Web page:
(1) CALL and/or EMAIL Senate leader Phil Berger (Office: (919) 733-5708 Email: Phil.Berger@ncleg.net) and as many NC senators as you can and let them know that you OPPOSE the bill and trust that they will vote against it. If they say they are not sure how to vote, then convince them that the issue needs to be studied and that time MUST be given to do so, in order that a bad bill is not passed which will harm an industry vital to North Carolina. [To find contact information for members of the NC Senate, go to www.ncleg.net, click on “SENATE” from the top menu, and using the drop-down menu, select “Member List.
(2) SIGN THE PETITION – http://chng.it/BRMD2Mhr7R OR
(3) Visit the NC Legislature in person and speak with our state senators in person, expressing your opposition to the bill. Try to do so in groups.
(4) SHARE THIS ARTICLE, and the posts on the Coastal Carolina Taxpayers Association Facebook page on this topic with as many people you can to educate folks on this topic, including seafood restaurants. They need to get involved.
(5) Come out to the NC Legislature to hear Dr. David Veal. David Veal, PhD, Executive Director of the American Shrimp Processors Association, has compiled data and information detailing the risks and dangers from imported seafood and is so motivated by what he believes is the need and absolute duty of state government to be educated on this topic and the need and absolute duty of authorities to make this information available to the public that he has been willing,, on his own dime, to share his information and to make presentations to legislatures to accomplish that goal. When Dr. Veal made a similar presentation to the Louisiana state legislature, they were concerned enough to pass a law requiring restaurants to disclose to its patrons, and markets to its customers, the country-of-origin of the seafood it is selling. Realizing that North Carolina already faces health risks regarding the imported seafood that it sells, and realizing that HB-483 will make it harder for NC fishermen to provide fresh, locally-caught (and drug/antibiotic-free) seafood to North Carolina markets and restaurants, it only makes sense that the health risks will only become amplified.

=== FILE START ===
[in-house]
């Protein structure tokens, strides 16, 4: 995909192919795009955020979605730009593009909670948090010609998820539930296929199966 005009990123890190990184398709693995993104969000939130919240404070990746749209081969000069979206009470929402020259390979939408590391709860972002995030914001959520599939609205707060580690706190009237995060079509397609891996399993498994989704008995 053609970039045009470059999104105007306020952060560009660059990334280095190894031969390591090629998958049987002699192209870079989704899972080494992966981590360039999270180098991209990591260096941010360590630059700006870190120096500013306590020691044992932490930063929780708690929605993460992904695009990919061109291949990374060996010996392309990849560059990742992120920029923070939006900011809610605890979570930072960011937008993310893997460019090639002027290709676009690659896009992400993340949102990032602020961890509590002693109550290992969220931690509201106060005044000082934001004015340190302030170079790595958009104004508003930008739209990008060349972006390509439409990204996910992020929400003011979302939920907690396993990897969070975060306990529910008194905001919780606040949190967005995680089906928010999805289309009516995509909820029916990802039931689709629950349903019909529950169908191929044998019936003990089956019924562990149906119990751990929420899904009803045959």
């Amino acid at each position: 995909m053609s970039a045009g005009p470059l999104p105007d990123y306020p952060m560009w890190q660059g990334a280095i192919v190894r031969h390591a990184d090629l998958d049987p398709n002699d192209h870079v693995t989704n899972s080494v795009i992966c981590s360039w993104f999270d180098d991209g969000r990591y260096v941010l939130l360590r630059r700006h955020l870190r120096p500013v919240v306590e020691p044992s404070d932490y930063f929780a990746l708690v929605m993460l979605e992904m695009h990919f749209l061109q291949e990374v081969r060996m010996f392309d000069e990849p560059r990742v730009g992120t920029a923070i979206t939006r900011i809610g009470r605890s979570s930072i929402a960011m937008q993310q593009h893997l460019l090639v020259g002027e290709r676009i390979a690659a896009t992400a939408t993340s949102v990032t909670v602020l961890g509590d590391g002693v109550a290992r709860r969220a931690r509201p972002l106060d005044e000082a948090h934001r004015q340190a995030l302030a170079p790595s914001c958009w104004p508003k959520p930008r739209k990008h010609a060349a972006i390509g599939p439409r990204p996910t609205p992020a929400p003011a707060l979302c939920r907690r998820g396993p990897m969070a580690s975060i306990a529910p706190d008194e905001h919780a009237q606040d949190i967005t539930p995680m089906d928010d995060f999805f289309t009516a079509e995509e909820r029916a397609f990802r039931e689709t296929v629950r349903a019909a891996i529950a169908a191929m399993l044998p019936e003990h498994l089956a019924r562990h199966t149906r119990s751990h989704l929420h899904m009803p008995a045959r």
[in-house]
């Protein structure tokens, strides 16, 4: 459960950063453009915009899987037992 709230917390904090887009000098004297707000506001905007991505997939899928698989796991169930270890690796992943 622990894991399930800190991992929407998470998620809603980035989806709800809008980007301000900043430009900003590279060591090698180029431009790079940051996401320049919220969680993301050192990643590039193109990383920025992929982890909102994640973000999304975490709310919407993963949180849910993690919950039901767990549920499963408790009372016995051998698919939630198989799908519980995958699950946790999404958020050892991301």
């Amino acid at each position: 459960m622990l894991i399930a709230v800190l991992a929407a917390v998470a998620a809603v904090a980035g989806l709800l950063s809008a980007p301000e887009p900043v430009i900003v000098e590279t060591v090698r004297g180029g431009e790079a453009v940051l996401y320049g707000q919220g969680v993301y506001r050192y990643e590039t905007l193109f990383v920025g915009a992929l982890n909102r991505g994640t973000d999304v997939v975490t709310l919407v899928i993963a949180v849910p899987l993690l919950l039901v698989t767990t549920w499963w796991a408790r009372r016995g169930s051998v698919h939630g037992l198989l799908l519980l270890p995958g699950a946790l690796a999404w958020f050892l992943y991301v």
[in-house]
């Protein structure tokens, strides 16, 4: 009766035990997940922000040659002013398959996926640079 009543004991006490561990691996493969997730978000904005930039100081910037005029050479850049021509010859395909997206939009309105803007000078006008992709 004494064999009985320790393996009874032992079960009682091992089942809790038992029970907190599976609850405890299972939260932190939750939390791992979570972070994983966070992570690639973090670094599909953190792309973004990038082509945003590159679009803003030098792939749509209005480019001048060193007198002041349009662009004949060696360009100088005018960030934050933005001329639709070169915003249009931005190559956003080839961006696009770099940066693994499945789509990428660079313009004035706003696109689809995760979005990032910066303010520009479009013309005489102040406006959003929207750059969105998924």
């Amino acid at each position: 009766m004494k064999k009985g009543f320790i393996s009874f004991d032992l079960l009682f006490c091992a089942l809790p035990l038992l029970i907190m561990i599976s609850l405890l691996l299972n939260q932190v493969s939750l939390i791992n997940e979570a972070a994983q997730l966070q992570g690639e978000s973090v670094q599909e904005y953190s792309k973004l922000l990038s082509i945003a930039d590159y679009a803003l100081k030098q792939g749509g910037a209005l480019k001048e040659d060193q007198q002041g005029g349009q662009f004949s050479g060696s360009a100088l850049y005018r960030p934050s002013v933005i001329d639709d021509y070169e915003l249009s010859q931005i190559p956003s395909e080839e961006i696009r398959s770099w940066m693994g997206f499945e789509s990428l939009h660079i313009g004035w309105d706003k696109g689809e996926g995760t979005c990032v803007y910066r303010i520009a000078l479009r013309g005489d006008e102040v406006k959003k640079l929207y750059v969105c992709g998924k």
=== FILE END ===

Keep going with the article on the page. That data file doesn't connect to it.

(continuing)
(6) JOIN the Coastal Carolina Taxpayers Association (CCTA, headed by Hal James and Rick Hopkins), the Crystal Coast Tea Party Patriots (headed by Bob Cavanaugh and Ken Lang), the NC Republican Men’s Club Federation (headed by Bob Pruett), or the Eastern NC Tea Party (headed by me) to become ACTIVISTS rather than mere party club members, workers, or cheerleaders. Help our groups to maintain a respectful and working relationship with legislators, to keep an eye on our local and state governments, to help promote transparency in the bills they propose and vote for, and to be a strong voice for conservative values in government. Remember, as long as no one is looking or keeping an eye on the General Assembly, they will continue to sneak bad legislation past us. They will continue to curry favor with special interest groups and to pursue and promote their issues over ours.